o Trespa Solid Composite Panels can potentially be reused or relocated due to the extensive life of the panel and the ability to cut on-site. Trespa Solid Composite Panels can be salvaged or reused in new construction or renovation of a building. Applications for reuse can be exterior and interior wall panels, decorating accent panels, and furniture made with Trespa material. For 1 point, 5% of the building materials must be reused or salvaged, and an additional point can be earned if 10% is achieved.

Indoor Environmental Quality:

• EQc4.4 Low Emitting Materials: Composite Wood & Agrifiber Products 1 Point Possible.

o The GREENGUARD Environmental Institute has awarded GREENGUARD Indoor Air Quality Certification® as well as GREENGUARD Children and Schools CertificationSM to Trespa’s interior Solid Composite Panels. All Trespa panels have been, and continue to be, tested for chemical emissions performance under the stringent GREENGUARD Standard for Low Emitting Products.

Design Process:

Trespa Solid Phenolic Panels can also potentially gain additional points under the Innovation and Design section in IDc 1-1.4. Trespa panel attributes that are not specifically addressed by the LEED® Green Building Rating System can be considered for innovative performance in Green Building categories such as the Life Cycle Analysis of the material with BEES® (Building for Environmental and Economic Sustainability) listing. For more information on BEES® please visit

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Design: The Charles Hostler Student Center

The Charles Hostler Student Center designed by VJAA in Minneapolis is the recipient of AIA COTE (Committee on the Environment) Top Ten Award, 2009. It is located on the campus of the American University of Beirut. The awards recognize projects as examples of sustainable architecture and green design solutions that protect and enhance the environment.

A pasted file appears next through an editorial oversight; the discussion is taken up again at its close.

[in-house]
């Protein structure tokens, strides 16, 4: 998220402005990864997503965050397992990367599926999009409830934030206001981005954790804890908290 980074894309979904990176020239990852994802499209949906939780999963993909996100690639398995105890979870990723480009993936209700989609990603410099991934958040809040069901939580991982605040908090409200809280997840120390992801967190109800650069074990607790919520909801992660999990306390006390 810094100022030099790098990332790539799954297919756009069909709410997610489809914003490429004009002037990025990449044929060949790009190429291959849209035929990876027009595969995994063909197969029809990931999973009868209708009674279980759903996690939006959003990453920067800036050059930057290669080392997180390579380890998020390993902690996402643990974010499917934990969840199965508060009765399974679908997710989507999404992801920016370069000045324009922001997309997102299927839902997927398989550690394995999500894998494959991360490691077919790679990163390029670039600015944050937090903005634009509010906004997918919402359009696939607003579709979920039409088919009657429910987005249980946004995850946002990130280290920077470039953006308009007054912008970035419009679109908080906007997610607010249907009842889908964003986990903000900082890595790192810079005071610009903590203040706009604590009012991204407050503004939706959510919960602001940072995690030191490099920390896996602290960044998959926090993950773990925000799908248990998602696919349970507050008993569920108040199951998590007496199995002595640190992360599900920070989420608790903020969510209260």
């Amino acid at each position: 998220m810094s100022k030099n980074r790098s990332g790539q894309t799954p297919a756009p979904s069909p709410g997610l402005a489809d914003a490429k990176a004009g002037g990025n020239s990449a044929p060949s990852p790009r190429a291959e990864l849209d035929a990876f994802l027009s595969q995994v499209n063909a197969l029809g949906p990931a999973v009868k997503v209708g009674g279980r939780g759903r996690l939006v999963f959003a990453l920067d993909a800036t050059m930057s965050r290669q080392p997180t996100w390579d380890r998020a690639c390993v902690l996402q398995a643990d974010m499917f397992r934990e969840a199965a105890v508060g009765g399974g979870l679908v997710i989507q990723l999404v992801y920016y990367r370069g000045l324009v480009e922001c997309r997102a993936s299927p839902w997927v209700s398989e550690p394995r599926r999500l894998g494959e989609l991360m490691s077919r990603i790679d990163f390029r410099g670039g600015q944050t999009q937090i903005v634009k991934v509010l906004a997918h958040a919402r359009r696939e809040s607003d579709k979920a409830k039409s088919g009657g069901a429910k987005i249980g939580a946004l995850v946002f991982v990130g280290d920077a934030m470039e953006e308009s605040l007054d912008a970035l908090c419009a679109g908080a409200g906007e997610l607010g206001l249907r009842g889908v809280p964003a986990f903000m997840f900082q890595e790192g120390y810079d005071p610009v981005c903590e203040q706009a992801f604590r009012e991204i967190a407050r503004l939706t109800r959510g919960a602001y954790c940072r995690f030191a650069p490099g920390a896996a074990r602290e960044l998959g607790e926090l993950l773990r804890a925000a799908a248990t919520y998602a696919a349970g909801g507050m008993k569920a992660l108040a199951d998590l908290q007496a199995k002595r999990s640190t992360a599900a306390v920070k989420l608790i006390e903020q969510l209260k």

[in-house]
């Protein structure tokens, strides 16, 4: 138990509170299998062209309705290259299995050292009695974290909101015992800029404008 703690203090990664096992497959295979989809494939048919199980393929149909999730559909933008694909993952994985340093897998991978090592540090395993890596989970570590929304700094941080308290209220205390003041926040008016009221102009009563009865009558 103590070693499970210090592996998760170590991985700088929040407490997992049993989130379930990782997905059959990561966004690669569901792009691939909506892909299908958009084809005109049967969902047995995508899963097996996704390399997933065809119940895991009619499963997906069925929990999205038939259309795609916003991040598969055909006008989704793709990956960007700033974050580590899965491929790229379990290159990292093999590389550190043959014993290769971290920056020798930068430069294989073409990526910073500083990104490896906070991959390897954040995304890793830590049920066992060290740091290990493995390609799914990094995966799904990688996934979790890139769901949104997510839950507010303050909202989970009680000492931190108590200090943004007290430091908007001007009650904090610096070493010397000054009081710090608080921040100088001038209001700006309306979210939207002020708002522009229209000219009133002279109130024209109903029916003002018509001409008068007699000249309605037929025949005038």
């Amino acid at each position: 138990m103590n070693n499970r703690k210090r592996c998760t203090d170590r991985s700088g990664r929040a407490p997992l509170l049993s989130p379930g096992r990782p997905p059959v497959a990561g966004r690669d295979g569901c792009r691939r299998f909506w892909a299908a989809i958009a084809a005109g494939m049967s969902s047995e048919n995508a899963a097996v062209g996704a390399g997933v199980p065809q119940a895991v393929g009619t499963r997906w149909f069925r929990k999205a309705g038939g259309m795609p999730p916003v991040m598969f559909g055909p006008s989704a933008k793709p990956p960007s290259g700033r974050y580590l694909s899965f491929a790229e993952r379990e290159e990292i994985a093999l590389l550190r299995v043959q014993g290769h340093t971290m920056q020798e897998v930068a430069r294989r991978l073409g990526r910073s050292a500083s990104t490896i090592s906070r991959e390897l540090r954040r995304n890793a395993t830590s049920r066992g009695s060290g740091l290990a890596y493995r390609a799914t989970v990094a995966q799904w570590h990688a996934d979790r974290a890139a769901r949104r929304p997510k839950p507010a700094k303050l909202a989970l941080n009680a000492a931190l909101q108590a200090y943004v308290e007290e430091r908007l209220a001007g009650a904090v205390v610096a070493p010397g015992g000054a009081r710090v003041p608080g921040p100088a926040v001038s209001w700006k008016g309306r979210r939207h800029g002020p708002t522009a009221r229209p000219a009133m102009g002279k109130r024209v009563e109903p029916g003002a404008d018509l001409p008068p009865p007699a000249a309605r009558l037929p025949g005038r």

Situated on Beirut's seafront the new 204,000 sq ft facility accommodates competitive and recreational athletic facilities for swimming, basketball, handball, volleyball, squash, exercise and weight training. The space also includes an auditorium with associated meeting rooms, cafeteria with study space, and underground parking for 200 cars.

The design of the space and concepts include:

• Green spaces on the rooftops to allow for a more pleasing physical and visual integration with the upper campus, providing usable green rooftop areas for activities and reducing the amount of exposure to the sun

• Solar panels installed at the site heat the indoor pool and other spaces

• Green plant cover filled with landscaped vegetation maintains the coolness of the entire area during hot summer days

• Created multiple building volumes connecting a continuous field of habitable space with gardens on multiple levels allowing the building forms themselves to redistribute air, activity and shade. This usable program area on the site is increased through shading and ventilation of outdoor spaces

• The east-west orientation of the building forms helps to shade exterior courtyards, reducing the amount of southern exposure. The orientation also directs nighttime breezes and daytime sea breezes to cool outdoor spaces.
• The team also preserved a significant amount of existing landscape (the buildings were sited to maintain existing trees)
• All the teams strategies also focus on reducing the requirements for energy and water consumption

This facility was designed with a lot of the LEED certification concepts and criteria outside the United States by a US firm. As I stated before LEED should be a tool to help you know the first steps to creating green buildings but as an expert in your field you should strive to supersede these requirements and find ways to improve on them.